Making the most of the NHMRC advisory committee


By Sasha Nimmo

Australian research is underfunded and the government’s clinical guidelines are outdated so the ME and CFS advisory committee is welcomed. It provides an important opportunity to call on the government to fund biomedical research and to give Australian doctors desperately needed clinical guidance.

The advice from this committee will determine if diagnostic and treatment guidelines are updated and where Government research funding should be directed. For people with ME/CFS the outcomes from this committee will influence the medical treatment they receive, how easy it is to access to the NDIS and what income support payments people can receive.

This is a valuable opportunity, if the ME and CFS advisory committee avoids the trap of endorsing outdated, disproven theories. If the right decisions are made, it will direct funding to developing a diagnostic test, theraputic treatments and a cure.

To make the most of this opportunity and to receive support from patients, health officials and researchers, the committee needs to:

  • Commit to an open and transparent process
  • Outline how it will include the view of leading Australian scientists and clinicians who are not members of the committee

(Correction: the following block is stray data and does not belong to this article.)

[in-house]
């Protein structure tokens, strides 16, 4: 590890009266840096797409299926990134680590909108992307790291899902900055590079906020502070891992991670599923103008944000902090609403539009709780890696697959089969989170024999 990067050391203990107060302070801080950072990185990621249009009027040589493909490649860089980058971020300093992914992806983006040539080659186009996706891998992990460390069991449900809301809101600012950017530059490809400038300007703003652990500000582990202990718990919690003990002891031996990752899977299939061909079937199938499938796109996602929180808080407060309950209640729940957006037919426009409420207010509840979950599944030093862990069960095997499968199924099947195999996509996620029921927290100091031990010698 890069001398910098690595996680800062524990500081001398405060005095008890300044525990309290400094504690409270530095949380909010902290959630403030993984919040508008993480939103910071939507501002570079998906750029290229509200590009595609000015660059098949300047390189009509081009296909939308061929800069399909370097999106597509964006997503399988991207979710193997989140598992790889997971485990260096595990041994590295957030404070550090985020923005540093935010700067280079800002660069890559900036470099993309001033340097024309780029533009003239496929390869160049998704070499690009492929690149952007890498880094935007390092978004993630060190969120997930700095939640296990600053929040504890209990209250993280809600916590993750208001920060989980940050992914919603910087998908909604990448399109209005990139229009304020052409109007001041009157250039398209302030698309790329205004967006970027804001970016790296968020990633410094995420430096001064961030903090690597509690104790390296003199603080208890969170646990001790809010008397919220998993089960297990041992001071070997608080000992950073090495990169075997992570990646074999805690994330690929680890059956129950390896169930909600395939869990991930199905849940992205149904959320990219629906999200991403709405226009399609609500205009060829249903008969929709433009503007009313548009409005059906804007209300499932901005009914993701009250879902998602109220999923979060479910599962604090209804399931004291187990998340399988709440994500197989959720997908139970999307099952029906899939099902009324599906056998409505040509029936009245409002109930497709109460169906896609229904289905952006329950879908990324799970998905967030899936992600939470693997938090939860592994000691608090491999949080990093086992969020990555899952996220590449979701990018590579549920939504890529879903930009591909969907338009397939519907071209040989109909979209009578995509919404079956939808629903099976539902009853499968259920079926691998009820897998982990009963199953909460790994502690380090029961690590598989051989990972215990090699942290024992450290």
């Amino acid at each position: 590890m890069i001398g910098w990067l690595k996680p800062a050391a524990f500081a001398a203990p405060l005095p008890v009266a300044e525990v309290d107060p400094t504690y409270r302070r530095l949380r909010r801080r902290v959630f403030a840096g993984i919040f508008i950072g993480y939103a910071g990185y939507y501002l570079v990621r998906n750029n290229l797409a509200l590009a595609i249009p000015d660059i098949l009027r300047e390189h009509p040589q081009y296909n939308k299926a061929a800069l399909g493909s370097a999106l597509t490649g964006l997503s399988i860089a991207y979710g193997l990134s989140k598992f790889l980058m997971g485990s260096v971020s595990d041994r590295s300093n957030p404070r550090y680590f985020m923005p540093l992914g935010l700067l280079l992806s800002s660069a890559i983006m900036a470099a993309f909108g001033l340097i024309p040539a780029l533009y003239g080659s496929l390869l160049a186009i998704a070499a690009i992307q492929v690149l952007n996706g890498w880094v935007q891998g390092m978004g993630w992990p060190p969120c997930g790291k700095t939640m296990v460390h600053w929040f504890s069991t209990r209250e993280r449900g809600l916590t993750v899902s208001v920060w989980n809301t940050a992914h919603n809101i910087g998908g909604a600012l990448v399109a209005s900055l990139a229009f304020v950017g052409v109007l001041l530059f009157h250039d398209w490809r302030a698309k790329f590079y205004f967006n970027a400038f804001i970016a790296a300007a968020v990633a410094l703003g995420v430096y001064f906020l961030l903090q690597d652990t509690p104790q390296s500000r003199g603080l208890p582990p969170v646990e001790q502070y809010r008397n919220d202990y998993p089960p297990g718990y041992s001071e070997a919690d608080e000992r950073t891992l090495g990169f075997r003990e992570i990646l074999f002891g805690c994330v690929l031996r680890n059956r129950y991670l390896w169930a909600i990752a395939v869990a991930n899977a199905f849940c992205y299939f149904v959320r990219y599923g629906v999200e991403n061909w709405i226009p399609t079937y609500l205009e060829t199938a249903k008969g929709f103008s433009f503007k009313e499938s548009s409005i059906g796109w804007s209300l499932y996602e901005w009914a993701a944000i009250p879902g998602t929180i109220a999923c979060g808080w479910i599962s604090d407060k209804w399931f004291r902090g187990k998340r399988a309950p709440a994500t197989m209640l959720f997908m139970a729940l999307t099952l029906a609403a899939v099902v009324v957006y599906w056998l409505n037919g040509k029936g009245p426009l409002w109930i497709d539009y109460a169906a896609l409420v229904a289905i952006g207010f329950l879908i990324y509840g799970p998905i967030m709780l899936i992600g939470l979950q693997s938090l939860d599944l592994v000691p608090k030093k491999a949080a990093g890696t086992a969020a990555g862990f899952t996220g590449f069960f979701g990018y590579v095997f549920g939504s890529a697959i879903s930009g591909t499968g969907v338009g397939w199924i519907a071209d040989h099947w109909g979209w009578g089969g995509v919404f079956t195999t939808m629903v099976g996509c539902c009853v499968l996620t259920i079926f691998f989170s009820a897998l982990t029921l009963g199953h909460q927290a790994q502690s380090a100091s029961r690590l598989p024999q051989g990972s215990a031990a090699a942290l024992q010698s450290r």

• Explain how international processes to change/review guidelines will be used to inform advice to the NHMRC Chief Executive
  • Advise how it intends to evaluate highly questioned science  (i.e. graded exercise therapy, cognitive behavioural therapy and studies that failed to use criteria)
  • Commit to requiring future publicly funded research using defined criteria/guidelines

How this can happen

Open and transparent process
To deliver an open and transparent process the advisory committee should consider:

  • Publishing an annotated agenda and agenda papers two weeks ahead of meetings
  • Publishing the minutes and action items of meetings within a week of the meeting being held.

Currently no notice is given of upcoming meetings and scant information is provided afterward. There is no current option to subscribe to receive information.

Incorporating views of leading Australian scientists and clinicians
It would be disappointing if the expertise of the following Australian scientists, who are considered to be making important progress in researching ME, was not included in this process:

  • Professor Paul Fisher, Head of Discipline of Microbiology, Latrobe University
  • Dr Sarah Knight Senior Paediatric Neuropsychologist at Murdoch Children’s Research Institute
  • Dr Brett Lidbury Associate Professor at  Pattern Recognition and Pathology at ANU
  • Mr Christopher Armstrong, Bio 21, Molecular Science and Biotechnology, University of Melbourne
  • Dr Henry Butt, Microbiologist and Director of Bioscreen
  • Dr Paul Gooley, Department of Biotechnology and Molecular Biology, University of Melbourne
  • Dr Don Lewis, Director of CFS Discovery Clinic
  • Dr John Whiting, clinician – physician, expertise in ME
  • Dr Richard Kwaitek, clinician – rheumatologist and medical researcher
  • Dr Neil McGregor, Medicine Dentistry and Health Sciences, University of Melbourne and former editor of the Journal of Chronic Fatigue Syndrome

International work on revising guidelines